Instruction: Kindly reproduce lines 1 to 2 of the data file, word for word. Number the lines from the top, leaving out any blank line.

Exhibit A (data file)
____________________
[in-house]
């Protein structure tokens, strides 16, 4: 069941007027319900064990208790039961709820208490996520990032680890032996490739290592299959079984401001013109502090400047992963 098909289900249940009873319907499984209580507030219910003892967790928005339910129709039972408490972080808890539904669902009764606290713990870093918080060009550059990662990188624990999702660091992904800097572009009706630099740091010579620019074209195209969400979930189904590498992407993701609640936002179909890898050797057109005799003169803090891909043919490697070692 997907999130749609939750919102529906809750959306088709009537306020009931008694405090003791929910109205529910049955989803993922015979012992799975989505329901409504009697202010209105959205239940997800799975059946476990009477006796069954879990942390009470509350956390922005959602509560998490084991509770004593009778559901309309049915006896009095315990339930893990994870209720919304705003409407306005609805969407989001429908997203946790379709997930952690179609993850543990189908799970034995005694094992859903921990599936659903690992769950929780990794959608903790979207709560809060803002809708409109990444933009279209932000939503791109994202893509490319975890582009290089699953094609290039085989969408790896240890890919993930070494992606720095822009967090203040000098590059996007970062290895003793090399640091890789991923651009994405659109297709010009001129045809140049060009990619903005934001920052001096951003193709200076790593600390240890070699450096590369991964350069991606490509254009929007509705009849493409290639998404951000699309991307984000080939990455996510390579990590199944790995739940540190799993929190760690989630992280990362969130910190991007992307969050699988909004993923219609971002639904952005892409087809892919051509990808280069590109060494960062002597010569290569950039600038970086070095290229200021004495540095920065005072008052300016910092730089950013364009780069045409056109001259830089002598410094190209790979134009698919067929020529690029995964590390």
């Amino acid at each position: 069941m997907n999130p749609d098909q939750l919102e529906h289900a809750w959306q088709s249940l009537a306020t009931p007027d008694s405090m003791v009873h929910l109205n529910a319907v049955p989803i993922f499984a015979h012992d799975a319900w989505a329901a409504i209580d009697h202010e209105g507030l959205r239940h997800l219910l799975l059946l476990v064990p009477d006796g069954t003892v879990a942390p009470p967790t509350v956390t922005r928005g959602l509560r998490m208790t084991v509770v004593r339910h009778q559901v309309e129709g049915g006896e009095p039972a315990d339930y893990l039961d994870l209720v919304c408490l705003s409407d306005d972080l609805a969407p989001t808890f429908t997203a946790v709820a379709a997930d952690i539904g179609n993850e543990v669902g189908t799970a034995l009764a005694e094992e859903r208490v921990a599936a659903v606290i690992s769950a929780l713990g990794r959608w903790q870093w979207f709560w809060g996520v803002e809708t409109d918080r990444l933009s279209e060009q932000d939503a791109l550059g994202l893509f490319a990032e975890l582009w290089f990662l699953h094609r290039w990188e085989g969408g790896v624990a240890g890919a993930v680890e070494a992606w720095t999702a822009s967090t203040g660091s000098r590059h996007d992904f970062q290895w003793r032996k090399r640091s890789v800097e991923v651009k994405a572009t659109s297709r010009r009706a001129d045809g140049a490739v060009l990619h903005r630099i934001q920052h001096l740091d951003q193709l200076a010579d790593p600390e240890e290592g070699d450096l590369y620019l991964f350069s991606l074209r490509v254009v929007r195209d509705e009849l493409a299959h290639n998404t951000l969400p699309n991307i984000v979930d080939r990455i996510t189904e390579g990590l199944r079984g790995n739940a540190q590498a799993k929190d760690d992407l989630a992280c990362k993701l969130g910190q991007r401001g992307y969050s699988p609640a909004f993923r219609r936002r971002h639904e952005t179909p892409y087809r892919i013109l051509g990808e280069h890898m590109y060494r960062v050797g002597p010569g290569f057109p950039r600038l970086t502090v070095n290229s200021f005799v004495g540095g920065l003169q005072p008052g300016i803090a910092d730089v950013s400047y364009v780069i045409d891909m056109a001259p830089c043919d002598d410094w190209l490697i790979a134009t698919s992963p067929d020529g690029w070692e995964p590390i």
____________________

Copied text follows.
[in-house]
């Protein structure tokens, strides 16, 4: 069941007027319900064990208790039961709820208490996520990032680890032996490739290592299959079984401001013109502090400047992963 098909289900249940009873319907499984209580507030219910003892967790928005339910129709039972408490972080808890539904669902009764606290713990870093918080060009550059990662990188624990999702660091992904800097572009009706630099740091010579620019074209195209969400979930189904590498992407993701609640936002179909890898050797057109005799003169803090891909043919490697070692 997907999130749609939750919102529906809750959306088709009537306020009931008694405090003791929910109205529910049955989803993922015979012992799975989505329901409504009697202010209105959205239940997800799975059946476990009477006796069954879990942390009470509350956390922005959602509560998490084991509770004593009778559901309309049915006896009095315990339930893990994870209720919304705003409407306005609805969407989001429908997203946790379709997930952690179609993850543990189908799970034995005694094992859903921990599936659903690992769950929780990794959608903790979207709560809060803002809708409109990444933009279209932000939503791109994202893509490319975890582009290089699953094609290039085989969408790896240890890919993930070494992606720095822009967090203040000098590059996007970062290895003793090399640091890789991923651009994405659109297709010009001129045809140049060009990619903005934001920052001096951003193709200076790593600390240890070699450096590369991964350069991606490509254009929007509705009849493409290639998404951000699309991307984000080939990455996510390579990590199944790995739940540190799993929190760690989630992280990362969130910190991007992307969050699988909004993923219609971002639904952005892409087809892919051509990808280069590109060494960062002597010569290569950039600038970086070095290229200021004495540095920065005072008052300016910092730089950013364009780069045409056109001259830089002598410094190209790979134009698919067929020529690029995964590390």